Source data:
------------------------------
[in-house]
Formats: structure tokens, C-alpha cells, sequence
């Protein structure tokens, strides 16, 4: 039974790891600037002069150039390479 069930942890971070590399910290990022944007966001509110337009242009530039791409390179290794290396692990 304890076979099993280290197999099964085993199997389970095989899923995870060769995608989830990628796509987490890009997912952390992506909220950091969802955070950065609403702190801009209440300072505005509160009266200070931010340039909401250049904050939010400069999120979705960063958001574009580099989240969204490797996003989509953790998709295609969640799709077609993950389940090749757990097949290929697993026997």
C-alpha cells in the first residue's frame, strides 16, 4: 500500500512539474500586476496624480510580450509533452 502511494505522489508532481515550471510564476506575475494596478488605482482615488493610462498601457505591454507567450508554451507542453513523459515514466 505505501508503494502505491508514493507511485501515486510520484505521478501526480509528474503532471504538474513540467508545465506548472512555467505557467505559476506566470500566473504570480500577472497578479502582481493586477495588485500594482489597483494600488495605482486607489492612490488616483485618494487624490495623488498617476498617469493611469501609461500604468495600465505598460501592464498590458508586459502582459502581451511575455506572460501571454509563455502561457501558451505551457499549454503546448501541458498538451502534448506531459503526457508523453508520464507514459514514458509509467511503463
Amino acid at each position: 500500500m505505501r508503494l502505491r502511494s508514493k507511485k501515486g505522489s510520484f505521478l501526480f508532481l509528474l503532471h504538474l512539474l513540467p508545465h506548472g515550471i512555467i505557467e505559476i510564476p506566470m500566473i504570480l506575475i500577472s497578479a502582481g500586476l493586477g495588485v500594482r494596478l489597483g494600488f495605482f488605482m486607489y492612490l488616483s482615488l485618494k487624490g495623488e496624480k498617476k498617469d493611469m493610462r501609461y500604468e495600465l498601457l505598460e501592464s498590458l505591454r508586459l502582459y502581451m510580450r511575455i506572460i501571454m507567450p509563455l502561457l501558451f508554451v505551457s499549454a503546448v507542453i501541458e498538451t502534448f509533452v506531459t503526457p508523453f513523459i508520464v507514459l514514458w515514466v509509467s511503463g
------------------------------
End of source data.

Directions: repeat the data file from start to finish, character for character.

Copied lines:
[in-house]
Formats: structure tokens, C-alpha cells, sequence
């Protein structure tokens, strides 16, 4: 039974790891600037002069150039390479 069930942890971070590399910290990022944007966001509110337009242009530039791409390179290794290396692990 304890076979099993280290197999099964085993199997389970095989899923995870060769995608989830990628796509987490890009997912952390992506909220950091969802955070950065609403702190801009209440300072505005509160009266200070931010340039909401250049904050939010400069999120979705960063958001574009580099989240969204490797996003989509953790998709295609969640799709077609993950389940090749757990097949290929697993026997």
C-alpha cells in the first residue's frame, strides 16, 4: 500500500512539474500586476496624480510580450509533452 502511494505522489508532481515550471510564476506575475494596478488605482482615488493610462498601457505591454507567450508554451507542453513523459515514466 505505501508503494502505491508514493507511485501515486510520484505521478501526480509528474503532471504538474513540467508545465506548472512555467505557467505559476506566470500566473504570480500577472497578479502582481493586477495588485500594482489597483494600488495605482486607489492612490488616483485618494487624490495623488498617476498617469493611469501609461500604468495600465505598460501592464498590458508586459502582459502581451511575455506572460501571454509563455502561457501558451505551457499549454503546448501541458498538451502534448506531459503526457508523453508520464507514459514514458509509467511503463
Amino acid at each position: 500500500m505505501r508503494l502505491r502511494s508514493k507511485k501515486g505522489s510520484f505521478l501526480f508532481l509528474l503532471h504538474l512539474l513540467p508545465h506548472g515550471i512555467i505557467e505559476i510564476p506566470m500566473i504570480l506575475i500577472s497578479a502582481g500586476l493586477g495588485v500594482r494596478l489597483g494600488f495605482f488605482m486607489y492612490l488616483s482615488l485618494k487624490g495623488e496624480k498617476k498617469d493611469m493610462r501609461y500604468e495600465l498601457l505598460e501592464s498590458l505591454r508586459l502582459y502581451m510580450r511575455i506572460i501571454m507567450p509563455l502561457l501558451f508554451v505551457s499549454a503546448v507542453i501541458e498538451t502534448f509533452v506531459t503526457p508523453f513523459i508520464v507514459l514514458w515514466v509509467s511503463g